LG G4: A flagship Android phone with killer camera controls

With a manual shutter and RAW support, the G4 is almost like a pocket-sized DSLR. Add in a gorgeous display and removable battery, and you've got one of the best Android phones of the year.

I just found my favorite new digital camera. And surprise! It’s not a camera at all. It’s a phone! ALT

Meet the G4, LG’s latest flagship smartphone. It comes with a relatively chintzy plastic shell and its industrial design is not inspiring. But the G4 does come with the best manual camera controls you’ll find in any Android handset.

You get settings for white balance, exposure compensation, and ISO. You can even adjust shutter speed and save to RAW, two features that aren’t available in Samsung’s Galaxy S6.

But my favorite control is manual focus. The G4’s rear camera boasts an aperture of F 1.8, so you can fine-tune some really nice depth-of-field effects. And because the LCD display shows you a preview of all your changes in real-time, the G4 becomes a great teaching tool for digital camera controls.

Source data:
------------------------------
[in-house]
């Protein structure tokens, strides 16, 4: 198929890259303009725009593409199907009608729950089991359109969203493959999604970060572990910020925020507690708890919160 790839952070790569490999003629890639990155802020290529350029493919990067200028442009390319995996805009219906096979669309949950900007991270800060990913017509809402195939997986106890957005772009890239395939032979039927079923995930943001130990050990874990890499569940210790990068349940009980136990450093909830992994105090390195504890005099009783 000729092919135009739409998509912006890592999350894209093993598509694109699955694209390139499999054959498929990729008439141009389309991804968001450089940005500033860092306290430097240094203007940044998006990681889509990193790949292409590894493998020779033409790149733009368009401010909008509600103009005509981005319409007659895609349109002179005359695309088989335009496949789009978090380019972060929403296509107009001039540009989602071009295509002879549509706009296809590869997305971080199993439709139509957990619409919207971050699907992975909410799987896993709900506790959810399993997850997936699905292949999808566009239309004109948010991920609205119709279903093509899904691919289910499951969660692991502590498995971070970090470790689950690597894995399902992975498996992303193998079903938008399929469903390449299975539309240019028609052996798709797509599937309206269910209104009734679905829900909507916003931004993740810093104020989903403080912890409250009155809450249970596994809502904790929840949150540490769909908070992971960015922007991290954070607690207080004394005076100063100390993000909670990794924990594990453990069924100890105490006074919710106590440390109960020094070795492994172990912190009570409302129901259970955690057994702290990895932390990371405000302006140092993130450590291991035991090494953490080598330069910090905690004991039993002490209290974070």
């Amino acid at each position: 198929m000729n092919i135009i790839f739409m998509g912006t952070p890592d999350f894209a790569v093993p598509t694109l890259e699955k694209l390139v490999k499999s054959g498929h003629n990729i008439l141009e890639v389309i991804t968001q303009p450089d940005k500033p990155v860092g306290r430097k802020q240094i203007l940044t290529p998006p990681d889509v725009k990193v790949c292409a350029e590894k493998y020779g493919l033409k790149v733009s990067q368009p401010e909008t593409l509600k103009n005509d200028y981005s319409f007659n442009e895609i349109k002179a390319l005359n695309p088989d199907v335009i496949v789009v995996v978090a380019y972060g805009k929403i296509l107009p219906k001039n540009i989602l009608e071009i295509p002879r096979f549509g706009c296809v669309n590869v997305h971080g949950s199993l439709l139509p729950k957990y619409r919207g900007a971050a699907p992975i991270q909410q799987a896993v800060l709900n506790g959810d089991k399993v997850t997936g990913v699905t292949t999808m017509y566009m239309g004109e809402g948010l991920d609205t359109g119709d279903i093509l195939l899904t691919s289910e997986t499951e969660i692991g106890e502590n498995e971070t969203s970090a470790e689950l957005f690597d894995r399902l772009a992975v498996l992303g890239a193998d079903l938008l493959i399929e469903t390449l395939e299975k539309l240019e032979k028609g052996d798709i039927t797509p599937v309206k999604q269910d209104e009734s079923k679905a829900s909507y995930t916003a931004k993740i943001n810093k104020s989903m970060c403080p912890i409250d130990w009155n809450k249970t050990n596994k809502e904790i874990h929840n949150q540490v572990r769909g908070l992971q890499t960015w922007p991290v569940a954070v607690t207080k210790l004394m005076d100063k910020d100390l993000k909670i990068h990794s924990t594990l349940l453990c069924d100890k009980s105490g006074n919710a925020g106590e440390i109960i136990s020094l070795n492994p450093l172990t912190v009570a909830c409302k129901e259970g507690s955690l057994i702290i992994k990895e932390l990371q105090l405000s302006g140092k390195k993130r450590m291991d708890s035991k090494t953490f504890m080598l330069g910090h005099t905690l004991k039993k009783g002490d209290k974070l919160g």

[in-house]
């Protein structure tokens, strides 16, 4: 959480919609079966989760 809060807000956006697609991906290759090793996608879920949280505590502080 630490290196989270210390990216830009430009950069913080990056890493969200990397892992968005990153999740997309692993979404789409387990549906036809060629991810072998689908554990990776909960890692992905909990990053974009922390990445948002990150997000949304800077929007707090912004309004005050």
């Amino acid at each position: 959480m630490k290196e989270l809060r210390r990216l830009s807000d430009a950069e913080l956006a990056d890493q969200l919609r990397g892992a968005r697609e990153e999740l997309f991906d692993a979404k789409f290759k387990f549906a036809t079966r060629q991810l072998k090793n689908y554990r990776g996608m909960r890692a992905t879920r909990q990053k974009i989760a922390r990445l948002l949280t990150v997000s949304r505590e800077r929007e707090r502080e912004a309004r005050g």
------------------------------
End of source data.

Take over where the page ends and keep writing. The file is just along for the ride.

There aren’t any manual controls for the video camera, but there’s a very robust selfie cam. You can choose from 8 stages of auto-beautify if you need to look like an air-brushed freak, and selfies can be triggered with voice commands and hand gestures.

The G4’s LCD display looks better than last year’s G3, with noticeably richer colors thanks to LG’s quantum display tech. The front of the phone is ever so slightly curved, but you won’t notice the bend unless you put the G4 on a flat surface and look for daylight.

Our benchmarks showed the G4 lacks the raw speed and battery life of Samsung’s GS6. That said, I didn’t notice any pokiness in the UI, and unlike the GS6, the G4 has a removable battery. That’s a huge upside if you’re the type to do battery swaps.

Like the G3, it’s difficult to pry off the G4’s rear casing to actually remove the battery. It remains to be seen, however, if the G4’s casing breaks off and skittles away like a damn tiddly-wink whenever you drop the phone. I found that out the hard way with my old G3. It’s slippery, OK? It slips.

I love LG’s take on the Android experience. The UI is simple, it honors Lollipop design conventions, and bloatware is kept to a minimum. LG’s Knock Code feature remains my favorite way to unlock a phone.

The G4 is a fantastic Android flagship, but it’s not a huge improvement over last year’s G3. There’s no quick-charging or wireless charging, and the only real design improvement is the leather option, which I didn’t get a chance to test. So unless the camera and removable battery are must-haves, there’s no clear reason to buy the G4 over Samsung’s GS6.